Teachers and administrators must also adhere to the provisions of the Family Educational Rights and Privacy Act. The act gives parents the right to review the education records of their minor children and request the correction of any inaccuracies. It also prohibits educators from releasing information from a student’s education record without written permission from the parent. There are some exceptions to this rule, such as releasing information requested by authorities or complying with a judicial order, but educators need to be aware of these exceptions and release information only when required. Failing to comply with these laws and any state-specific education laws puts teachers at risk of being sued or losing their professional credentials.
After a while, even the most enthusiastic teacher can begin to feel worn down by her dealings with unhelpful parents, belligerent students and lackluster school administrators — who are often themselves burnt out. Add pressure to increase standardized test scores, poor school resources and an increasing number of non-teaching-related tasks and you have a recipe for burnout. While there’s no sure way to prevent burnout, good self-care plays a role. A teacher should never feel guilty about springing for a pedicure at the end of a long teaching day.
There’s no doubt that when you’re in a classroom all day with 30 or more students — any number of whom might have an illness — you stand a chance of catching the latest virus as well. There’s simply no amount of hand sanitizer that can obliterate the risk of catching a bug after you’ve been sneezed on, cleaned up vomit and picked up used tissues from the classroom floor. Germs aren’t the only culprit. It turns out that students’ bad behavior is linked to increased illness in teachers, according to a 2012 study published in the “Journal of School Psychology.” Maintain a healthy lifestyle to lower your risk of succumbing to every bacteria that enters your classroom.
Violence against students gets considerable press, but what often goes unreported is the everyday violence that teachers face. During the 2007-08 school year, 127,120 American public school teachers were physically assaulted at school, according to the National Education Association. An additional 222,460 teachers were threatened with acts of violence. Verbal abuse, while not life-threatening, is also widespread and contributes to teacher stress, the NEA says. Decrease your chances of becoming a victim of school violence by learning — and putting into practice — de-escalation techniques. It’s also a good idea to document any threats a student makes, no matter how subtle.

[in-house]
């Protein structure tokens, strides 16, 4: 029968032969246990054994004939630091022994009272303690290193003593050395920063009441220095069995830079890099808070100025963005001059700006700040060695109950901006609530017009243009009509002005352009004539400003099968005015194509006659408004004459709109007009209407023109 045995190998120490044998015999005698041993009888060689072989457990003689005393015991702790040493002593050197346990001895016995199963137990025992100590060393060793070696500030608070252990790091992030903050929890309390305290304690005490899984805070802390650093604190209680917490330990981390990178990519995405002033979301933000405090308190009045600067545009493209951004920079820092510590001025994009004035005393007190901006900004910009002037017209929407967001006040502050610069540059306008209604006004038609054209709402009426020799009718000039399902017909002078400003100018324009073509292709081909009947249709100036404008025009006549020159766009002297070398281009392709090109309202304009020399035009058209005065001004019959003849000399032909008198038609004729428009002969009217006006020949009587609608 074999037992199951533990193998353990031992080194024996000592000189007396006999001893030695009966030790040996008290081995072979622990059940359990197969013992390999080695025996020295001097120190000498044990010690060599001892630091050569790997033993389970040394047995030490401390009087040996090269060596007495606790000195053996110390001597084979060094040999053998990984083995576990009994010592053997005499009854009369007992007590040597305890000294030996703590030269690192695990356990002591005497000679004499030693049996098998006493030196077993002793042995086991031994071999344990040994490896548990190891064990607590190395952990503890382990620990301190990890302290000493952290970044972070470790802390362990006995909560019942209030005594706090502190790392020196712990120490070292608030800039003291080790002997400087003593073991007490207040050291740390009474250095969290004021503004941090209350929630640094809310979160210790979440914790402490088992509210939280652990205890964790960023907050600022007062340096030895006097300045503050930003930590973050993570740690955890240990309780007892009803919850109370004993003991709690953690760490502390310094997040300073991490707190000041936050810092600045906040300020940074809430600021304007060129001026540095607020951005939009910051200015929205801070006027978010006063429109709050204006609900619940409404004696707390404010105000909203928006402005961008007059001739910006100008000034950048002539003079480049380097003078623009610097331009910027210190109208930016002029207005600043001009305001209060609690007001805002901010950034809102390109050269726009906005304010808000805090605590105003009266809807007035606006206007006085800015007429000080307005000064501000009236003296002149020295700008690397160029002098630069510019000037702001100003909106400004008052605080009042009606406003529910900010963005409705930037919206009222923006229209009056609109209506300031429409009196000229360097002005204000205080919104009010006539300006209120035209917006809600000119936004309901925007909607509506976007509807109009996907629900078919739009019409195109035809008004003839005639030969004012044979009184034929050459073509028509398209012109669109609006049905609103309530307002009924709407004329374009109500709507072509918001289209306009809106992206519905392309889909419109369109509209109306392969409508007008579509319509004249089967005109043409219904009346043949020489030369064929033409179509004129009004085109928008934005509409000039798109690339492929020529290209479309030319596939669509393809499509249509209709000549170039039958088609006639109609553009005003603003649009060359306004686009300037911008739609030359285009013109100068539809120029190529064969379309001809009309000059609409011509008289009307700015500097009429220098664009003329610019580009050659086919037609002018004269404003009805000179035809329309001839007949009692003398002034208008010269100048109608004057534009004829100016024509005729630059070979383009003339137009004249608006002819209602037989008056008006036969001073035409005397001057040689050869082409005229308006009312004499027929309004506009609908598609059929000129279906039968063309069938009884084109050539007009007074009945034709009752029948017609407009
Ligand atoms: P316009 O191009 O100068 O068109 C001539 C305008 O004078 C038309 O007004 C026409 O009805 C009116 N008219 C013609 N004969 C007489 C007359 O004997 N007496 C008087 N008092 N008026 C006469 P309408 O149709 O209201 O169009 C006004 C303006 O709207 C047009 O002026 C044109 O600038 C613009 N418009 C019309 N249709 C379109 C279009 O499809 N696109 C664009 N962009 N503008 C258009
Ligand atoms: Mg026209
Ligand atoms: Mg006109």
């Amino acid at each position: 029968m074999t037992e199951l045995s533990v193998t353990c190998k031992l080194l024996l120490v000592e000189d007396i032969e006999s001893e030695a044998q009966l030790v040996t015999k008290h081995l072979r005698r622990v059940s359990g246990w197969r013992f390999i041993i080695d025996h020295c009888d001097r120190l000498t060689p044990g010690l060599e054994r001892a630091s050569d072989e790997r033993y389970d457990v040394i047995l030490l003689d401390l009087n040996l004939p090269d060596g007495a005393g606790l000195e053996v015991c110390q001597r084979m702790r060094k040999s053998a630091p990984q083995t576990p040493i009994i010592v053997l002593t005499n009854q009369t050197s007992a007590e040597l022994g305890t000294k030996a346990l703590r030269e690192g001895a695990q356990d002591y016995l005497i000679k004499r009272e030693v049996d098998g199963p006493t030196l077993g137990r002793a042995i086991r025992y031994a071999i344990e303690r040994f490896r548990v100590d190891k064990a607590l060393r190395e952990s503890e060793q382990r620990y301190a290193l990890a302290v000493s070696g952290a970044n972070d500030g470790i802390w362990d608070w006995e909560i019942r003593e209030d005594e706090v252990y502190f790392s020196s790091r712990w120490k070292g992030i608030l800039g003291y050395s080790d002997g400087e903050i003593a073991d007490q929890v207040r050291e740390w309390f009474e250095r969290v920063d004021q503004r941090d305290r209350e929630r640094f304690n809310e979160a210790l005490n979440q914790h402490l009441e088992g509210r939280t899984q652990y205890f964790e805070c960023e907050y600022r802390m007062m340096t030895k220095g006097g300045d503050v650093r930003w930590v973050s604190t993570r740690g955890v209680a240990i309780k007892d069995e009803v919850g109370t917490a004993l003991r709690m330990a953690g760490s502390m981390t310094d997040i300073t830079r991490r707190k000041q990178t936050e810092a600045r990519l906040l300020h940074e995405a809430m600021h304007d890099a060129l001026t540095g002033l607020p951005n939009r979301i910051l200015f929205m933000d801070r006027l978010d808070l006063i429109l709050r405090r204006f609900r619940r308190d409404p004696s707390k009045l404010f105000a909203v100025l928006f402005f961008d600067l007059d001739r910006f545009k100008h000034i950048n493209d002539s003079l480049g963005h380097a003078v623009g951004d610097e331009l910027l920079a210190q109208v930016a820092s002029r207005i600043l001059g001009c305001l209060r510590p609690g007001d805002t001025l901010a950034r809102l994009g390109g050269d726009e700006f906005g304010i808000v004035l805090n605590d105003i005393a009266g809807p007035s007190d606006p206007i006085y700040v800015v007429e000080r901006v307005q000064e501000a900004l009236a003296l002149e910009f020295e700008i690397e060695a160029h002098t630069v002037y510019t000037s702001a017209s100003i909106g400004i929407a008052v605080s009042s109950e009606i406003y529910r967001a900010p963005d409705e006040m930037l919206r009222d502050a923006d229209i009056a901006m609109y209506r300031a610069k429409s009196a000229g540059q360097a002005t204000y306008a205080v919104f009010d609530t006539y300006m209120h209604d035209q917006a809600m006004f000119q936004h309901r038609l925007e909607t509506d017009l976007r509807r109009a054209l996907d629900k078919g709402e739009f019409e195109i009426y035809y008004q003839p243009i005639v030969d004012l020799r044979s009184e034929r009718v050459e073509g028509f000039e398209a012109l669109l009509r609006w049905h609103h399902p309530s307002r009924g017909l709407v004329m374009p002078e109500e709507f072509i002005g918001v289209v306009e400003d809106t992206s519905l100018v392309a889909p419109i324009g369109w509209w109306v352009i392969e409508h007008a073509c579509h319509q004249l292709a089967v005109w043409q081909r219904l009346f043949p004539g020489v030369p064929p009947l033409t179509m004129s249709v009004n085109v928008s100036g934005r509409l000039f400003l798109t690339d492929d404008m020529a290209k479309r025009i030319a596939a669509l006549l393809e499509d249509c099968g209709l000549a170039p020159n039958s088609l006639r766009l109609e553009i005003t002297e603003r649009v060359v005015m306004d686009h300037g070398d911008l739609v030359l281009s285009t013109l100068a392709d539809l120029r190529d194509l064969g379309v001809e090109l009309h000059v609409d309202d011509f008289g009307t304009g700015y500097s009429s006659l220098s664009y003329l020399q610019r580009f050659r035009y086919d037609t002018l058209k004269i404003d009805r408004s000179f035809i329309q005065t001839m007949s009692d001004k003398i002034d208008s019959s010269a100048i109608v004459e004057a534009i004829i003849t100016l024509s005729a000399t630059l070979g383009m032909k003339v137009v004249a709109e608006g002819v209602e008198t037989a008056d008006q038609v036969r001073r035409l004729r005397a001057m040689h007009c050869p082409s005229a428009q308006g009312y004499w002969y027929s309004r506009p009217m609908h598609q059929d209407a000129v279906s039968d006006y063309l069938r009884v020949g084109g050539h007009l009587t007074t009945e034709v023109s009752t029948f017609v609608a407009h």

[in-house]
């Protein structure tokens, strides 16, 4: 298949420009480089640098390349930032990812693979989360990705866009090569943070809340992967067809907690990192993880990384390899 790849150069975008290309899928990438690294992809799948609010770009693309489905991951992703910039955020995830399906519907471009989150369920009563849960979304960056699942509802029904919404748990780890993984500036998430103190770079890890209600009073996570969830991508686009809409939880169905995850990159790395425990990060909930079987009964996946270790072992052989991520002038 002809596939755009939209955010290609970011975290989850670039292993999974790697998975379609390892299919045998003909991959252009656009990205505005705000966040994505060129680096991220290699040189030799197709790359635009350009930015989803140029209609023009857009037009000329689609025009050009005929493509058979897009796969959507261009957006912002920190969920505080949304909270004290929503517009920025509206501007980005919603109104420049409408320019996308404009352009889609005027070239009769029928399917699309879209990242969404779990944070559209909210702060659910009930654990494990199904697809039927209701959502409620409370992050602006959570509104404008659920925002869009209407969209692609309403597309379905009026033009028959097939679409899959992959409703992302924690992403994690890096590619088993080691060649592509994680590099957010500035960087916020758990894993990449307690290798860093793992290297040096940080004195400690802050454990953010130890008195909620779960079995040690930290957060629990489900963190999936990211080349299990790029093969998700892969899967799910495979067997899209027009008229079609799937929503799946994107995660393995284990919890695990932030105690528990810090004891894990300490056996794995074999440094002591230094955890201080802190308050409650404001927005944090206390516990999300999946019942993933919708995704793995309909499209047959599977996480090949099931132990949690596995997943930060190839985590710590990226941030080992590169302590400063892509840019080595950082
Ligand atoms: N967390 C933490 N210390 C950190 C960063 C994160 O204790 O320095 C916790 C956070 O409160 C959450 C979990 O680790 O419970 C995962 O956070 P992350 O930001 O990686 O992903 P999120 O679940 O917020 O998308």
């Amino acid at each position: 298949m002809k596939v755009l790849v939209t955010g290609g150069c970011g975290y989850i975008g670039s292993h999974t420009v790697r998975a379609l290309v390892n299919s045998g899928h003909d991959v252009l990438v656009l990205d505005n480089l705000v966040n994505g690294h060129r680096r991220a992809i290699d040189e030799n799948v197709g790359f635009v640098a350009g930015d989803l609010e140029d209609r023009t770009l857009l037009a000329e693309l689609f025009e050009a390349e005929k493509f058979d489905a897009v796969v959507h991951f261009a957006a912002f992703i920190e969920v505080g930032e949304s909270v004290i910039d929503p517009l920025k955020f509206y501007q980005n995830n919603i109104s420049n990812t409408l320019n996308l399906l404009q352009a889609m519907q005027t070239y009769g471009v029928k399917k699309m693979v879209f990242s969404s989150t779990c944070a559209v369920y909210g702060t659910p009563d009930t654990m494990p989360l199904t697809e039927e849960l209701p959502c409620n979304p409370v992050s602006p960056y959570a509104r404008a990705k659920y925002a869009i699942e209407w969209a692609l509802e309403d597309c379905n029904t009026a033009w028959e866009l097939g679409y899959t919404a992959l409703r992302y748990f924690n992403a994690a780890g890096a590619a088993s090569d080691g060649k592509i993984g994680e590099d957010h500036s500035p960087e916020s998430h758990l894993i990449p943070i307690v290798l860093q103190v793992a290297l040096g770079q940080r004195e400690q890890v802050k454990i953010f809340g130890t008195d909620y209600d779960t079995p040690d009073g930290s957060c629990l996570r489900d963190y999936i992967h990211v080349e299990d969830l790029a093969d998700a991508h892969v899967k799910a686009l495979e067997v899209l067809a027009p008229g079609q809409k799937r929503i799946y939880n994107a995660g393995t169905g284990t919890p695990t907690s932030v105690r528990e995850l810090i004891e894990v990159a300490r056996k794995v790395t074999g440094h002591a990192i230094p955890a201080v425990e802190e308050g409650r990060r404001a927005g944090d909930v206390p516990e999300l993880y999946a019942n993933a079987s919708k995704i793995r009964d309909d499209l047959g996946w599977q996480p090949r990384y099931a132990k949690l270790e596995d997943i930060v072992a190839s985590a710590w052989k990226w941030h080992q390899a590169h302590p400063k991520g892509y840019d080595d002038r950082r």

False Accusations
False accusations of wrongdoing have been nightmares for some unfortunate teachers. It’s probably the last thing you’d ever imagine would happen to you, but even innocent teachers have ended up on the evening news because of a child’s accusation. While there is never a guarantee that you won’t be a victim of a false accusation, be savvy and document problematic interactions with students — and avoid being alone in a room or vehicle with a student.

This study shows that the preconceived notion that teachers have a higher risk of developing mental health problems is apparently a myth. First, as reported in previous publications, this study shows that teachers do not generally have a higher rate of psychiatric disorders. Second, one major finding of this study is that contrary to other results previously published, teachers do not seem to suffer more from psychological distress. However, their level of psychological distress does grow with age. Compared to non-teachers, they seem to be more satisfied with their living conditions (housing, environment or free time).
In contrast, this study does show that there is a higher prevalence in teachers of a number of physical disorders. The most affected organs are in the ENT tract. The throat, in particular, is affected and several studies have already reported that teachers seem to be prone to such problems, particularly those related to voice. Other physical disorders appear to be more prevalent in teachers as well. To our knowledge, the present study is the first to report these results. These findings are, however, not so easy to interpret since they concern only one gender. According to the literature, some of these health problems may be related to certain working conditions experienced by teachers: exposure to chalk dyes as a possible cause for contact dermatitis standing at work as a predisposing factor for varicose veins, and work constraints as a reason for adopting at-risk habits for urinary tract infections, such as suppressing the desire to urinate or drinking less to avoid needing to use the toilet (as has already been observed in teachers.

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David MacCollum (2006): Construction Safety Engineering Principles: Designing and Managing Safer Job Sites. McGraw-Hill Professional. ISBN 978-0-07-148244-8. Retrieved 2010-07-10.